$500,000-Premises Security: Jury Verdict Rear Exit Door Broken

F&F# 91164A

Premises Security: Jury Verdict Rear Exit Door Broken 91164a Sexual Assault Of Infant Post-Traumatic Stress Disorder – Second Trial – Judgment N.O.V. 1st Dept. Dismissal – Court Of Appeals Reverses And Reinstates Jury Verdict


Summary: The Court of Appeals’ opinion in this case decided two negligent security cases. The Fitzgerald Law Firm, P.C., represented the plaintiffs in the case involving Gomez, and was successful. The Court of Appeals made clear its opinion that cases based upon inadequate security due to negligence of landlords should be treated in accordance with traditional theories of negligence. The Court rejected the precedent of the Appellate Division, First Department, which held plaintiffs in such cases to a higher standard of care and would make it almost impossible for plaintiffs to prove that their assailants had been intruders if they had not been specifically identified. The implication of a simple negligence standard in inadequate security cases is that a greater majority of cases can now be decided by juries.

Facts: Late on the morning of April 20, 1991, plaintiff, twelve year old Marisela Gomez was assaulted and raped on a rooftop landing at the New York City Housing Authority (“NYCHA”) building where she had been a tenant for approximately 2 years. Ms. Gomez had observed her assailant enter the building lobby through a rear lobby door, which, according to NYCHA records and trial testimony had been broken, misaligned and had not fit into the door frame for an extended period of time. The perpetrator entered the elevator with plaintiff, got off behind her when she exited on her floor and proceeded to overpower her and drag her up the stairway to the roof landing. The perpetrator ran down the stairs and out the same rear lobby door. There was a police investigation, but the perpetrator was never identified.

Holdings of the Courts Below: At trial the jury found that the assailant was an intruder who entered through the rear door which was defective and negligently maintained by the defendant NYCHA. The jury further found that the negligent maintenance was a proximate cause of the plaintiff’s injuries.

The trial judge (Supreme Court, Bronx County) set the verdict aside on the grounds that the plaintiff had failed to prove that the assailant was neither a tenant nor guest of a tenant nor someone who was authorized to be on the premises.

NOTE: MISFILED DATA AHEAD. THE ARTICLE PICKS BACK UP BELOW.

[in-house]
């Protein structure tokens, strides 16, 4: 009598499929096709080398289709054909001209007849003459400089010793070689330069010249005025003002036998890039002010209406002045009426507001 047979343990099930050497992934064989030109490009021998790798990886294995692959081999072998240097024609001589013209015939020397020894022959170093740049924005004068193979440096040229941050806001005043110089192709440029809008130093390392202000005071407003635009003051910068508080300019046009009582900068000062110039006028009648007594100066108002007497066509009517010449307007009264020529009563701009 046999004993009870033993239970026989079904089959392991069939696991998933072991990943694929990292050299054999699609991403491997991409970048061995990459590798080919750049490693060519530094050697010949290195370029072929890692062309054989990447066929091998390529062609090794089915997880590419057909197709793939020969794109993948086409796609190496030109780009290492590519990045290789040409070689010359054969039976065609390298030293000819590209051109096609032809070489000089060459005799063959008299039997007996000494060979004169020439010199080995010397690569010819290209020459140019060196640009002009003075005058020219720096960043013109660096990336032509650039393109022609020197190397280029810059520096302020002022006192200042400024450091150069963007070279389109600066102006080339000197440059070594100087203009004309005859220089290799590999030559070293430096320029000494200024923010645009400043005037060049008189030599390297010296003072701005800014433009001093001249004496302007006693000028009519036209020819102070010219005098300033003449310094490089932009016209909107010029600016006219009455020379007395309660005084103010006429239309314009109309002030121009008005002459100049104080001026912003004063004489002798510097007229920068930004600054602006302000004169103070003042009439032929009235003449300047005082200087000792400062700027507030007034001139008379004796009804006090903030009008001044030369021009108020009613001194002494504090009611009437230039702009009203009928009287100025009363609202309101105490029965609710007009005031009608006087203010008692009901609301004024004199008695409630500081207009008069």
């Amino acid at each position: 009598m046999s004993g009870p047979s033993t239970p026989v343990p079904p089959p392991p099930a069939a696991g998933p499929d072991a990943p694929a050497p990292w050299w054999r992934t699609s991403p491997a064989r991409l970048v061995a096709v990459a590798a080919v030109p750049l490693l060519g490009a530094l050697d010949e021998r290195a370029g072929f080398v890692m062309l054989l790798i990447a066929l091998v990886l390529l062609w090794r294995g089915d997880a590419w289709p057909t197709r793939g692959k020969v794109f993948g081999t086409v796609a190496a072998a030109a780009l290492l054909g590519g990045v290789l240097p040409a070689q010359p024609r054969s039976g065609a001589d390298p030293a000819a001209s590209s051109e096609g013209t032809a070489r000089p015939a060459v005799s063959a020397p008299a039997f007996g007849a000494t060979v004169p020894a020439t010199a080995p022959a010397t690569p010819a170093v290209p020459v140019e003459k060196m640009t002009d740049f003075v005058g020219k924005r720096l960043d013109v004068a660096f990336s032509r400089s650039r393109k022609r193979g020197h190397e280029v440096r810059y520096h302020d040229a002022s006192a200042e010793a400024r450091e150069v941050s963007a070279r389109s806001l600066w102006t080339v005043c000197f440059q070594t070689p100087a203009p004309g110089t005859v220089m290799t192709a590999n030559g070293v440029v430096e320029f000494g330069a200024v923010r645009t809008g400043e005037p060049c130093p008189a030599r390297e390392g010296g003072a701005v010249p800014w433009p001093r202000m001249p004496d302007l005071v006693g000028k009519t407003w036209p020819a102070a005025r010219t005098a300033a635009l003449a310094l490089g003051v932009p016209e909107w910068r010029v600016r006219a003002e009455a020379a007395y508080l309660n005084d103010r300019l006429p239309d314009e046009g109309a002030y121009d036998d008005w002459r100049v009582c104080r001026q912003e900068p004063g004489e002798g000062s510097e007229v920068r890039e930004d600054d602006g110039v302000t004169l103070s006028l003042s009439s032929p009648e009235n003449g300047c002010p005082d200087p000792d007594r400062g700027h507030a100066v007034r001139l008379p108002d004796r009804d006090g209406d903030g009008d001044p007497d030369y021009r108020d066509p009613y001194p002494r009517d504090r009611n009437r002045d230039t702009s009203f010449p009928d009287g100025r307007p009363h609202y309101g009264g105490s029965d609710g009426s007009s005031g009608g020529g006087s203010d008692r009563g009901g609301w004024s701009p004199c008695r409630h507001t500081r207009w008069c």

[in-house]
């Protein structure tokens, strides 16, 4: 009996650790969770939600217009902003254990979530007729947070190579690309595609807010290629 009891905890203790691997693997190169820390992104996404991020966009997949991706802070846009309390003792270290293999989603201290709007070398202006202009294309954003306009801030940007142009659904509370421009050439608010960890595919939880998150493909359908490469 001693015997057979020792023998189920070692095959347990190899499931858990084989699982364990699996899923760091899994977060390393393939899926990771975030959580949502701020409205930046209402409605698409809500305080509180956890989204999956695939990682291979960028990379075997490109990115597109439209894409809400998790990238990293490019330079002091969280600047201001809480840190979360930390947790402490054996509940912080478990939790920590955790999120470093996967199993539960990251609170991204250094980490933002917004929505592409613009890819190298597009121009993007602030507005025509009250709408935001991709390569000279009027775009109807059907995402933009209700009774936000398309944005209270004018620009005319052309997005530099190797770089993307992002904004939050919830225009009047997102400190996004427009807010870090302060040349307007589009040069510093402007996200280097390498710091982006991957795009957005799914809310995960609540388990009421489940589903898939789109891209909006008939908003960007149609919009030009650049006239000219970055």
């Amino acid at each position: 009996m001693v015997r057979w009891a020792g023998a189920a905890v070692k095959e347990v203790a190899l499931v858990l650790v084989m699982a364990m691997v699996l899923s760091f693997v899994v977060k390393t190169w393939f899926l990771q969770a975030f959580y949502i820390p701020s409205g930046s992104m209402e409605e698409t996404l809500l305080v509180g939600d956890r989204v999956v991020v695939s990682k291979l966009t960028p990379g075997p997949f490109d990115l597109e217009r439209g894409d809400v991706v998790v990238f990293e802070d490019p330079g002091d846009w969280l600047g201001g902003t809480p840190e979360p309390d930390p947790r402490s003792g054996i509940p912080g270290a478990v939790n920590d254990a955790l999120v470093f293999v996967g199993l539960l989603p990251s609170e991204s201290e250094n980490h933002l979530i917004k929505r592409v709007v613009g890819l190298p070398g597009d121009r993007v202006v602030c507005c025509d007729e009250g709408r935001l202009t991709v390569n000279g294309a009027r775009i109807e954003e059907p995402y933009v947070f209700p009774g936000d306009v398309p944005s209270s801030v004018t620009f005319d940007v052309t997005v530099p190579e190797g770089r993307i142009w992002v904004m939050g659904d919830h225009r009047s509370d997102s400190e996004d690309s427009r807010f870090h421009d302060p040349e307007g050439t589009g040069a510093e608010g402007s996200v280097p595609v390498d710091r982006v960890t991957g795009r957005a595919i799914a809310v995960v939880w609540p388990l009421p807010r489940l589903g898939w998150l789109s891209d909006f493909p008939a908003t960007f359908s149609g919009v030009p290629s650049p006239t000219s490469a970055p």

The Appellate Division, First Department, affirmed, “agreeing that plaintiff’s testimony that she had never seen the assailant before or after the attack, the assailant’s lack of disguise and his flight from the building were ‘insufficient as a matter of law to prove that the assailant was an intruder.'” 92 N.Y.2d at 550, quoting 249 A.D.2d 175.

Discussion: The Court of Appeals reversed the decision of the First Department. Specifically, the Court: (1) allowed plaintiffs to use circumstantial evidence to prove that the assailant was an intruder; (2) allowed plaintiffs to use circumstantial evidence to show that the negligent maintenance of the premises was a proximate cause in allowing the perpetrator to gain access to the building, and (3) stated that plaintiffs need not exclude every other possible cause for the occurrence, but need only offer evidence from which proximate cause could be reasonably inferred. “Thus a plaintiff who sues a landlord for negligent failure to take minimal precautions to protect tenants from harm can satisfy the proximate cause burden at trial even where the assailant remains unidentified, if the evidence renders it more likely or reasonable than not that the assailant was an intruder who gained access to the premises through a negligently maintained entrance . . . .” 92 N.Y.2d at 551.

The court’s decision vitiated three possible defenses for the defendant: (1) an intruder status defense (arguing that the plaintiff cannot prove that the assailant was an intruder), (2) a means of entry defense (arguing that the plaintiff cannot prove that the assailant gained entrance due to negligently inadequate security, i.e. a defective door), and (3) an other scenario defense (arguing that the plaintiff cannot prove that the incident did not happen in some fashion other than that claimed by the plaintiff). (See James F. Wilkens, “Premises Security Rulings: Plaintiffs No Longer Held to Higher Proof Standard,” New York Law Journal, Dec. 30, 1998, p. 5, col. 3.)

In this case, the court held that Gomez had satisfied her proximate cause burden. Gomez (who recognized most of the building’s residents by sight), another resident, and a frequent visitor all testified that they did not recognize the assailant, who entered and exited the premises through the rear door and did not try to disguise himself, even though several people in the lobby and elevator could have identified him. In addition, the Court of Appeals noted, he did not push a button to select a floor. Therefore, the Court held, it was permissible to infer that he was an intruder, and the jury’s verdict should not have been set aside.